Before techno was white and hedonistic, it was Black and political


Today, "techno" has become synonymous with a multi billion-dollar electronic music industry — one notorious for massive, drug-fueled festivals around the world like Love Parade and Electric Daisy, and carrying enough mythic, cultural clout to attract a wealthy European investor with romantic visions of transforming an abandoned Detroit factory into a nightclub.

It's a long way from techno's political early history. 

Pitchfork ran an interesting longread last week titled "Electronic Warfare: The Political Legacy of Detroit Techno" that took a closer look at the militant, inner-city history of techno and the "cultural smudging" that happened after, focusing in particular on pioneers like Underground Resistance.

Author Andy Beta writes about attending a recent lecture by UR founding member Robert Hood:

Hearing about techno as it was originally conceived—as a reaction to inner-city decay, as byproduct of African-American struggle, as a form of protest — served as a crucial reminder of the roots of this dance music, and that the name Underground Resistance was in no way a euphemism, but a reality. To the outsider — in this writer’s case, a white teen from the suburbs of Texas — it might be hard to conceive of the oft-wordless techno as revolutionary music; by the time I started hearing it in the early ‘90s, it certainly wasn’t the relentless sound of Underground Resistance. At that nascent stage, Detroit techno (and Chicago house) was being packaged and presented as the smiley-face music of Berlin, Madchester, and Belgium — the sound of Europeans and Ecstasy. Rather than Marshall Jefferson’s “Move Your Body”, my generation was instead indoctrinated with its Belgian rewrite, Technotronic’s “Pump Up the Jam”. Even then, techno’s blunt force was being lightened.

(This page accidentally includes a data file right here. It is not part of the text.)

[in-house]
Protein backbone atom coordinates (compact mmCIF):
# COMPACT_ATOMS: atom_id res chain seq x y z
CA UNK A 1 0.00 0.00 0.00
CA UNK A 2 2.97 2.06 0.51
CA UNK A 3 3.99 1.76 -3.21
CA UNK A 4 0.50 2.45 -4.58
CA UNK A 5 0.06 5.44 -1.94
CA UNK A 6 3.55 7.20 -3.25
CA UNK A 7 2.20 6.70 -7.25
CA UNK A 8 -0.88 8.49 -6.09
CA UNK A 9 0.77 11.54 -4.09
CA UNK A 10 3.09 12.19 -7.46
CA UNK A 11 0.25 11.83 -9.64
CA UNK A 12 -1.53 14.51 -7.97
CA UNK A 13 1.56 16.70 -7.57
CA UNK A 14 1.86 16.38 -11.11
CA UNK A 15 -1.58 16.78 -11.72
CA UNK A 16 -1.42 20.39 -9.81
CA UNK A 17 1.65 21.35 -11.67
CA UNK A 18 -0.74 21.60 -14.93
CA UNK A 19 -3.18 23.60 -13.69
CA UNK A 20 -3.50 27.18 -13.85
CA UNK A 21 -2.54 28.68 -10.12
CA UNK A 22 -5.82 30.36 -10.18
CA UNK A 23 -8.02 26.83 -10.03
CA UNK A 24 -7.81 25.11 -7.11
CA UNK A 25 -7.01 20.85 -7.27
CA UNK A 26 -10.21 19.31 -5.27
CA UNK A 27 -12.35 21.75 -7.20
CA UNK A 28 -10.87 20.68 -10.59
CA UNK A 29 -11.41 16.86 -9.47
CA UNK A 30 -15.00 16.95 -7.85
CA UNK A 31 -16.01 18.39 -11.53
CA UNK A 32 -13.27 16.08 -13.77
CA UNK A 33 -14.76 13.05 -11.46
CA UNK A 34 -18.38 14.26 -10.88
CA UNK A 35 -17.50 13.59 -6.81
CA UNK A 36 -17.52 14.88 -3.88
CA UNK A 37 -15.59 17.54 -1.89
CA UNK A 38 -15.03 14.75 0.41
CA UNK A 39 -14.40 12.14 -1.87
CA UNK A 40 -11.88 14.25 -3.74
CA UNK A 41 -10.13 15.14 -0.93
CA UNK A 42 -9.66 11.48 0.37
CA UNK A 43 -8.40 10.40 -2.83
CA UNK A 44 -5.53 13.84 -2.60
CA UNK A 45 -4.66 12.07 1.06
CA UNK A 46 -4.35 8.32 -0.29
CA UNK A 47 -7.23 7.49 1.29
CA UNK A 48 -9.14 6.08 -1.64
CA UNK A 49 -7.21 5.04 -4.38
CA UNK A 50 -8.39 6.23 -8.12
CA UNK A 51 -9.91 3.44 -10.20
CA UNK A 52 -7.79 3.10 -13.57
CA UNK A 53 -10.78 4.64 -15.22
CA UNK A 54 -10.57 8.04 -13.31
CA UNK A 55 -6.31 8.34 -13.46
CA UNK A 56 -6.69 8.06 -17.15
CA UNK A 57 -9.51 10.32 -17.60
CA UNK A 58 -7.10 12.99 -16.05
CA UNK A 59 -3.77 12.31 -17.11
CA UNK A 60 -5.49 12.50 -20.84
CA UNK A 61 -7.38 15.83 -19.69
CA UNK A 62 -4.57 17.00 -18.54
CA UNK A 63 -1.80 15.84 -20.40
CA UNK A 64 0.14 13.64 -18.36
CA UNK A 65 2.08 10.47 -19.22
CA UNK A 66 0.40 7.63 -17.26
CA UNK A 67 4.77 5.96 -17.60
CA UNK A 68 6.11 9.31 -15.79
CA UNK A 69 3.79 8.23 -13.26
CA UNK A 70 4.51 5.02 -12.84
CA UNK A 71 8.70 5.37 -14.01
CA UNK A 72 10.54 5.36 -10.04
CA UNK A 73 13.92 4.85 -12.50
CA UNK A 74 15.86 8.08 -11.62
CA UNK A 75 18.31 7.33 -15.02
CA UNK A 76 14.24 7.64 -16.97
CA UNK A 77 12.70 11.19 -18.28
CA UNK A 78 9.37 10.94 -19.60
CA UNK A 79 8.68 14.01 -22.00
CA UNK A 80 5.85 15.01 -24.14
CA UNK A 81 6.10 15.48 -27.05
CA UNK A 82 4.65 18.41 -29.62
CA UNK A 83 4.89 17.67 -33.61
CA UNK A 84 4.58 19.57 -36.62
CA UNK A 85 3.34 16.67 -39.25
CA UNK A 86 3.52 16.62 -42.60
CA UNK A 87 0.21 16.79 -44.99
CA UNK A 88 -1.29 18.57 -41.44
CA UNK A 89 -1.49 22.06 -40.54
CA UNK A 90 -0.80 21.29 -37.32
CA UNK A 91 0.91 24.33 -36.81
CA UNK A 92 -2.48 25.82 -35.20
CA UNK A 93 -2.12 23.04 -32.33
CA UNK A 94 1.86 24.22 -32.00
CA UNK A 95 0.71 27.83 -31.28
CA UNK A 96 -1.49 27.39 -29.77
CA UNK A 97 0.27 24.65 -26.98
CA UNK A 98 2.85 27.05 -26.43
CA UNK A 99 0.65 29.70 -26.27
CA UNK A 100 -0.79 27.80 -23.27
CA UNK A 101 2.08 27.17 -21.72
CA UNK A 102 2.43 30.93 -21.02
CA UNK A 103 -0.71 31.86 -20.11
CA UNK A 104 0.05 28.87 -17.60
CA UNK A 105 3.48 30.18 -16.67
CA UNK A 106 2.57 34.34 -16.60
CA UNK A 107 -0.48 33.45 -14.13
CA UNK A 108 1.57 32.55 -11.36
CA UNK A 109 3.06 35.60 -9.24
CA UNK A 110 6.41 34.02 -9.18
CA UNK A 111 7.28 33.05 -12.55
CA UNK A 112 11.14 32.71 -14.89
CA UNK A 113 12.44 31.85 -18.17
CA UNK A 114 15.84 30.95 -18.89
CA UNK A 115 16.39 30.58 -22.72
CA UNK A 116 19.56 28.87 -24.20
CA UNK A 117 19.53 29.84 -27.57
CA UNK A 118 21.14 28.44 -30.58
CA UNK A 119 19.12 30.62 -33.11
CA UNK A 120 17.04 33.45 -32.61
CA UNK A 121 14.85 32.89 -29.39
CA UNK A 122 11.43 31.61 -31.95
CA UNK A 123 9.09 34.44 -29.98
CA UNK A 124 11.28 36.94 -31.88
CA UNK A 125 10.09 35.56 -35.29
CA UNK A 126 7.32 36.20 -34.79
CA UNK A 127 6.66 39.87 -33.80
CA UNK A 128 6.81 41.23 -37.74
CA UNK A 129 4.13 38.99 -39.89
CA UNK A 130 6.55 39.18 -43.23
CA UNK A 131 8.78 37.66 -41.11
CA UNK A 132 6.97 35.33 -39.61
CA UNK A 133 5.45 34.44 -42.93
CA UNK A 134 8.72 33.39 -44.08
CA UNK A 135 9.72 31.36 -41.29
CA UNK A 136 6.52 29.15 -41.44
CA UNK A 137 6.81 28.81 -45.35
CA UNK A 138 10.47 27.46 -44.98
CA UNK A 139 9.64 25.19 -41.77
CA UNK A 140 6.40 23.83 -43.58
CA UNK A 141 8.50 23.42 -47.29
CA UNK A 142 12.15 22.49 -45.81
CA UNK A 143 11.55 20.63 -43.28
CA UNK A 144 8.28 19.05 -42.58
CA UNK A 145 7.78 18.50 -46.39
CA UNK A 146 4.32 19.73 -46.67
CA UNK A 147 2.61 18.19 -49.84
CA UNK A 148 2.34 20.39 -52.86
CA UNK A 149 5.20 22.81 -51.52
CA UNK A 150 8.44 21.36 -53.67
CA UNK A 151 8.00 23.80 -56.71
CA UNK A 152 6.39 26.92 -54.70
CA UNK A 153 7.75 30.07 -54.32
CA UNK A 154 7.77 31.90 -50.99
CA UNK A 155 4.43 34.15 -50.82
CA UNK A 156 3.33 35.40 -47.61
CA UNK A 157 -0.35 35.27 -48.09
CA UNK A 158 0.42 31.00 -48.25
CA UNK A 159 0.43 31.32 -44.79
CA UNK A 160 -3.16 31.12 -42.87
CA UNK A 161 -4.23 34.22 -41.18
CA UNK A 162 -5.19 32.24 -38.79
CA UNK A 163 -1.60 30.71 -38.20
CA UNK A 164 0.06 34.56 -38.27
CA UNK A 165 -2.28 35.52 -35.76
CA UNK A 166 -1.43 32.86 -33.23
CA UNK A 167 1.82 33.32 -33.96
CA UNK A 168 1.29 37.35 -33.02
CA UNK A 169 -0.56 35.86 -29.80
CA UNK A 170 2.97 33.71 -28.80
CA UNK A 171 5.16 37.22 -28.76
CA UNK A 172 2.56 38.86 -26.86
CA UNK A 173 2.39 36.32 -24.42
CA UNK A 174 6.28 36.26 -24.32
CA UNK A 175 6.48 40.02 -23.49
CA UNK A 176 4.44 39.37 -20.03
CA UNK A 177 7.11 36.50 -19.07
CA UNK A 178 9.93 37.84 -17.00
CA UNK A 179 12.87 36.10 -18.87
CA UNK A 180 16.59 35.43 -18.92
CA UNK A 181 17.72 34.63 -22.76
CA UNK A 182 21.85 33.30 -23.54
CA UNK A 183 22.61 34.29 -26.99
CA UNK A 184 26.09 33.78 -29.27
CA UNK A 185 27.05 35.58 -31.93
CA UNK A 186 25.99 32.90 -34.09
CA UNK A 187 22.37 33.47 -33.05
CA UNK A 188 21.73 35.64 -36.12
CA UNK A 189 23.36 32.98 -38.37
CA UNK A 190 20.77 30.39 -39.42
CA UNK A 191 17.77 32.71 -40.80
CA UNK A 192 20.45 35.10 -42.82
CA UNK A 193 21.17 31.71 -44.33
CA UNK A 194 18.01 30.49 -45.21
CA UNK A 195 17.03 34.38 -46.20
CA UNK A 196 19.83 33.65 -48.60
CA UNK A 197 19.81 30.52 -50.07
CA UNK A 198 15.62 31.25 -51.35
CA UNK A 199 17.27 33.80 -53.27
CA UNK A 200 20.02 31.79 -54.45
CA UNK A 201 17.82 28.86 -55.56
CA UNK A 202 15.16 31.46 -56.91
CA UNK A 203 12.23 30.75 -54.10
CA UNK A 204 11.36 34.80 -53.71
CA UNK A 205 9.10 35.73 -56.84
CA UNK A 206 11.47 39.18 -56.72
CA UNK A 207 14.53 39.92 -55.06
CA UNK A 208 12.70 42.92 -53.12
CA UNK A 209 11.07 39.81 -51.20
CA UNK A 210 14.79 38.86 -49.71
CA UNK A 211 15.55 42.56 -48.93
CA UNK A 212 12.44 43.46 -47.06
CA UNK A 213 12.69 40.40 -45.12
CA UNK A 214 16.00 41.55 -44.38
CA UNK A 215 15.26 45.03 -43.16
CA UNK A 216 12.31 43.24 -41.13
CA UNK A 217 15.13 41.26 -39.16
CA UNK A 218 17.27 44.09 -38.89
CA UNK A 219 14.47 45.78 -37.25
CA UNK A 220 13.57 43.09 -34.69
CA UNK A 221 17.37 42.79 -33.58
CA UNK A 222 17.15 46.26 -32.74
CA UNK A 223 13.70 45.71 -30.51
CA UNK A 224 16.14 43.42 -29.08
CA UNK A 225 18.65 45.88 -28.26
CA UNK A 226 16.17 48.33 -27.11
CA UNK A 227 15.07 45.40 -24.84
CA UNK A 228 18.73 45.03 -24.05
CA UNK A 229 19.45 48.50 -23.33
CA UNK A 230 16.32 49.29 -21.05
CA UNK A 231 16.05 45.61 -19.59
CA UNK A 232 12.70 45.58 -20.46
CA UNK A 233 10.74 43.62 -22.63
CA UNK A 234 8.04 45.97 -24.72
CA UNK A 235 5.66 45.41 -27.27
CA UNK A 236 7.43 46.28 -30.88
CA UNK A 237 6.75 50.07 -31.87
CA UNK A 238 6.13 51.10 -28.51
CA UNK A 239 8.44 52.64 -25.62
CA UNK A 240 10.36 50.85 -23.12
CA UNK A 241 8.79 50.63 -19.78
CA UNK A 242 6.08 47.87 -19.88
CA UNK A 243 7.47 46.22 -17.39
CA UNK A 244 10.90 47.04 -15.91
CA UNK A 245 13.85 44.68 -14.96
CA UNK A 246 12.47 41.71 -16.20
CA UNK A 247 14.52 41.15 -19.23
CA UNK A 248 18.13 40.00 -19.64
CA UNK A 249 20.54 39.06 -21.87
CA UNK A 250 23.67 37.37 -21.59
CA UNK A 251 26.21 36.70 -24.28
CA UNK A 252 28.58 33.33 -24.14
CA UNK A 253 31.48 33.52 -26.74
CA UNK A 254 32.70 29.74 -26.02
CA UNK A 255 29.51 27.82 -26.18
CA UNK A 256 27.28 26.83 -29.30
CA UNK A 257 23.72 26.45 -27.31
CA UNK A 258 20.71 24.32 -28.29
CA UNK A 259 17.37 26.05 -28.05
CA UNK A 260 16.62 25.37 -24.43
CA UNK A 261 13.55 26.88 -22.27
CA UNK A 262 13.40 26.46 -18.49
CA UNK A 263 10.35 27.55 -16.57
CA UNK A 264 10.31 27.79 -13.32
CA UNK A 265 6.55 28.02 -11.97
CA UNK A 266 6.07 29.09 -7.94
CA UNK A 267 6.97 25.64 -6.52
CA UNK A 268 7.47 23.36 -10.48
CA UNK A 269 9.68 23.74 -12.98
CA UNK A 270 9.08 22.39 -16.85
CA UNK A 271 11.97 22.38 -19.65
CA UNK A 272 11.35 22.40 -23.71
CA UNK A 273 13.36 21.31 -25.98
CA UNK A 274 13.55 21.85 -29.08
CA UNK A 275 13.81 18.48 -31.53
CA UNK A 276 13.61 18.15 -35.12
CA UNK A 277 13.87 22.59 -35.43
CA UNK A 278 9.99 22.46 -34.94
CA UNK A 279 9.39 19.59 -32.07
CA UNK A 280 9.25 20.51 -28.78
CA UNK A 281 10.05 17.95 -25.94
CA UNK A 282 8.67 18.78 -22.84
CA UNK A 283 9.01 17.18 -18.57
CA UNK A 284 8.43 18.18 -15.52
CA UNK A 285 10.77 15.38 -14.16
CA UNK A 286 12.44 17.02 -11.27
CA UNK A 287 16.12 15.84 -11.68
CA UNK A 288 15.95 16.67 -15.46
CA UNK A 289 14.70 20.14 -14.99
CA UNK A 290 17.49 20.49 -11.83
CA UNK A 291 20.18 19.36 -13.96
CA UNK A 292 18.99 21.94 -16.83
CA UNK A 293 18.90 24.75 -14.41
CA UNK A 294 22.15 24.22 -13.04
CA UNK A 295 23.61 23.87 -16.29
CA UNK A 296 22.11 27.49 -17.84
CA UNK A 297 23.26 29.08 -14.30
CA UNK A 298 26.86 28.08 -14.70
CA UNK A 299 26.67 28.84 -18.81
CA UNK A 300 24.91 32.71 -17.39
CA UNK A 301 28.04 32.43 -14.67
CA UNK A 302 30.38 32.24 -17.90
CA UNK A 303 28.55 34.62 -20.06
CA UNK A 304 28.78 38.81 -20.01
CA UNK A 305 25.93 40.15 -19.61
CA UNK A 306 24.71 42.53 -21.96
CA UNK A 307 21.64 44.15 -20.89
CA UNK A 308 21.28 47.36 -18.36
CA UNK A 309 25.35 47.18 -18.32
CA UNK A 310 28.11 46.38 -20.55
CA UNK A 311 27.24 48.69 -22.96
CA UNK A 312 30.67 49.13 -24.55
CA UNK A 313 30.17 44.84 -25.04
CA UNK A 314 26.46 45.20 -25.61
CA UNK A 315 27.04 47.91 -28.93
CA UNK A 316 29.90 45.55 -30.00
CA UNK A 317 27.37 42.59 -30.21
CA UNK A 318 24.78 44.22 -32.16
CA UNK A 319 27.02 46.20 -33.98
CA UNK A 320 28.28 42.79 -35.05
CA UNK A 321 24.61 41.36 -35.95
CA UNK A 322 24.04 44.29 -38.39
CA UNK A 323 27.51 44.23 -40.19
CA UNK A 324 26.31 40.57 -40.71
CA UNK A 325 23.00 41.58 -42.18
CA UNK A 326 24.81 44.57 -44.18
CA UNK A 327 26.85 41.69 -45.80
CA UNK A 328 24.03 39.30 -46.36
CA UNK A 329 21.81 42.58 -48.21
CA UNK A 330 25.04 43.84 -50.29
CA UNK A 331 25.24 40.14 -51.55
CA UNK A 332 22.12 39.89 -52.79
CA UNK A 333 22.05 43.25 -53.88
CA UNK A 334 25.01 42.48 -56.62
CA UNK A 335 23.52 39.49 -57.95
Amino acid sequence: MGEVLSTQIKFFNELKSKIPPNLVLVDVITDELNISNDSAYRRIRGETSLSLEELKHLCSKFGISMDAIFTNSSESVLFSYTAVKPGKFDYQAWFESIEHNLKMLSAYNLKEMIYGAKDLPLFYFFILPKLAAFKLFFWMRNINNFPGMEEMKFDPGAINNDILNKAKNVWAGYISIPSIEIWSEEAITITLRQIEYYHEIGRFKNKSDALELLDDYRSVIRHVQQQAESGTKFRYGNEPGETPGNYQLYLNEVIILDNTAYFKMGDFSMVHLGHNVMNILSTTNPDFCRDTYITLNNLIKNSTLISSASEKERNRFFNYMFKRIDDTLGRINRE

“Struggle” isn’t the descriptor that springs to mind when thinking of the genre in 2015, as techno has since become more commonly known for its hedonism and excesses, and its multi-billion-dollar machinations. Look again at Robert Hood’s rank at #44 on Resident Advisor’s Top DJs of 2014 Readers Poll and then notice the lack of African-American faces that appear higher up the list. Or as Carter put it when he regarded those same lists: “Show me the gay brown faces—Shit! Show me EITHER the gay or brown faces — and then discuss ‘cultural smudging.’”

Read the whole article at Pitchfork here — and while you're at it, dig back into the MT archives to when UR offshoot Timeline played last year's Movement here, and when UR played a rare live show in 2004 here.

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